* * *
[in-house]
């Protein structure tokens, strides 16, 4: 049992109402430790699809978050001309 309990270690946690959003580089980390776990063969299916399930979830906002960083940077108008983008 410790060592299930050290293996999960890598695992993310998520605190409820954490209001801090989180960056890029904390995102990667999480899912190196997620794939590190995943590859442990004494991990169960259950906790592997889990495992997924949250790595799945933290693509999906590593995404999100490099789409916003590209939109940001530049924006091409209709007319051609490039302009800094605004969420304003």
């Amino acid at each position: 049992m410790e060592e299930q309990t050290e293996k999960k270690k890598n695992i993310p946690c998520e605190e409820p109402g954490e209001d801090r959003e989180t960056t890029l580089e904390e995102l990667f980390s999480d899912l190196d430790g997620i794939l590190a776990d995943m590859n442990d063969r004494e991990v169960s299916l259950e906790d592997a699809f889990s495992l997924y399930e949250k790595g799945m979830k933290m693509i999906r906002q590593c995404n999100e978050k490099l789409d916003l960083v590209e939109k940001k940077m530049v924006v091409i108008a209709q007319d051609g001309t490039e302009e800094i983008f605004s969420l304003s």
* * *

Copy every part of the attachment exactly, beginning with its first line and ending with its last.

[in-house]
């Protein structure tokens, strides 16, 4: 049992109402430790699809978050001309 309990270690946690959003580089980390776990063969299916399930979830906002960083940077108008983008 410790060592299930050290293996999960890598695992993310998520605190409820954490209001801090989180960056890029904390995102990667999480899912190196997620794939590190995943590859442990004494991990169960259950906790592997889990495992997924949250790595799945933290693509999906590593995404999100490099789409916003590209939109940001530049924006091409209709007319051609490039302009800094605004969420304003």
């Amino acid at each position: 049992m410790e060592e299930q309990t050290e293996k999960k270690k890598n695992i993310p946690c998520e605190e409820p109402g954490e209001d801090r959003e989180t960056t890029l580089e904390e995102l990667f980390s999480d899912l190196d430790g997620i794939l590190a776990d995943m590859n442990d063969r004494e991990v169960s299916l259950e906790d592997a699809f889990s495992l997924y399930e949250k790595g799945m979830k933290m693509i999906r906002q590593c995404n999100e978050k490099l789409d916003l960083v590209e939109k940001k940077m530049v924006v091409i108008a209709q007319d051609g001309t490039e302009e800094i983008f605004s969420l304003s």